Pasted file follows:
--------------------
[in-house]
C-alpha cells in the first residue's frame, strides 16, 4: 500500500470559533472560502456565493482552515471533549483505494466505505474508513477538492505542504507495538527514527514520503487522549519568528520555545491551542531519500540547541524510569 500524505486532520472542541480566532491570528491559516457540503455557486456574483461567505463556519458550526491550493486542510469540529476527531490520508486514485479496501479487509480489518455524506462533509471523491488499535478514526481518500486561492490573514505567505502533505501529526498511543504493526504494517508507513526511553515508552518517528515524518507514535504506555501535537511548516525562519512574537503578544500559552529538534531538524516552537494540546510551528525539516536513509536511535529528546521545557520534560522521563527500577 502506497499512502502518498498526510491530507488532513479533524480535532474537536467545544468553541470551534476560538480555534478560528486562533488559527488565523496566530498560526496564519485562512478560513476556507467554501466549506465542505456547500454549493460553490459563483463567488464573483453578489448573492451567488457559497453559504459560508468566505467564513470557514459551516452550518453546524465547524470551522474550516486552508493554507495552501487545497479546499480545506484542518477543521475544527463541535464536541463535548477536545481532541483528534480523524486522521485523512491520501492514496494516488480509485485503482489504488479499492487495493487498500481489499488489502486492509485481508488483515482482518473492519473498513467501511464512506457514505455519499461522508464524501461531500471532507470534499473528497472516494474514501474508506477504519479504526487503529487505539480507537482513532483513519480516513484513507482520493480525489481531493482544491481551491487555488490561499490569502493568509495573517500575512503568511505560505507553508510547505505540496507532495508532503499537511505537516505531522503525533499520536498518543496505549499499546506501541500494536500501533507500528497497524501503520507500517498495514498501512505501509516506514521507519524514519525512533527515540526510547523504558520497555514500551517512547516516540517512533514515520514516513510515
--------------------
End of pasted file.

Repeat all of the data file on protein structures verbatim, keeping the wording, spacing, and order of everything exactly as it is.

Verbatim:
[in-house]
C-alpha cells in the first residue's frame, strides 16, 4: 500500500470559533472560502456565493482552515471533549483505494466505505474508513477538492505542504507495538527514527514520503487522549519568528520555545491551542531519500540547541524510569 500524505486532520472542541480566532491570528491559516457540503455557486456574483461567505463556519458550526491550493486542510469540529476527531490520508486514485479496501479487509480489518455524506462533509471523491488499535478514526481518500486561492490573514505567505502533505501529526498511543504493526504494517508507513526511553515508552518517528515524518507514535504506555501535537511548516525562519512574537503578544500559552529538534531538524516552537494540546510551528525539516536513509536511535529528546521545557520534560522521563527500577 502506497499512502502518498498526510491530507488532513479533524480535532474537536467545544468553541470551534476560538480555534478560528486562533488559527488565523496566530498560526496564519485562512478560513476556507467554501466549506465542505456547500454549493460553490459563483463567488464573483453578489448573492451567488457559497453559504459560508468566505467564513470557514459551516452550518453546524465547524470551522474550516486552508493554507495552501487545497479546499480545506484542518477543521475544527463541535464536541463535548477536545481532541483528534480523524486522521485523512491520501492514496494516488480509485485503482489504488479499492487495493487498500481489499488489502486492509485481508488483515482482518473492519473498513467501511464512506457514505455519499461522508464524501461531500471532507470534499473528497472516494474514501474508506477504519479504526487503529487505539480507537482513532483513519480516513484513507482520493480525489481531493482544491481551491487555488490561499490569502493568509495573517500575512503568511505560505507553508510547505505540496507532495508532503499537511505537516505531522503525533499520536498518543496505549499499546506501541500494536500501533507500528497497524501503520507500517498495514498501512505501509516506514521507519524514519525512533527515540526510547523504558520497555514500551517512547516516540517512533514515520514516513510515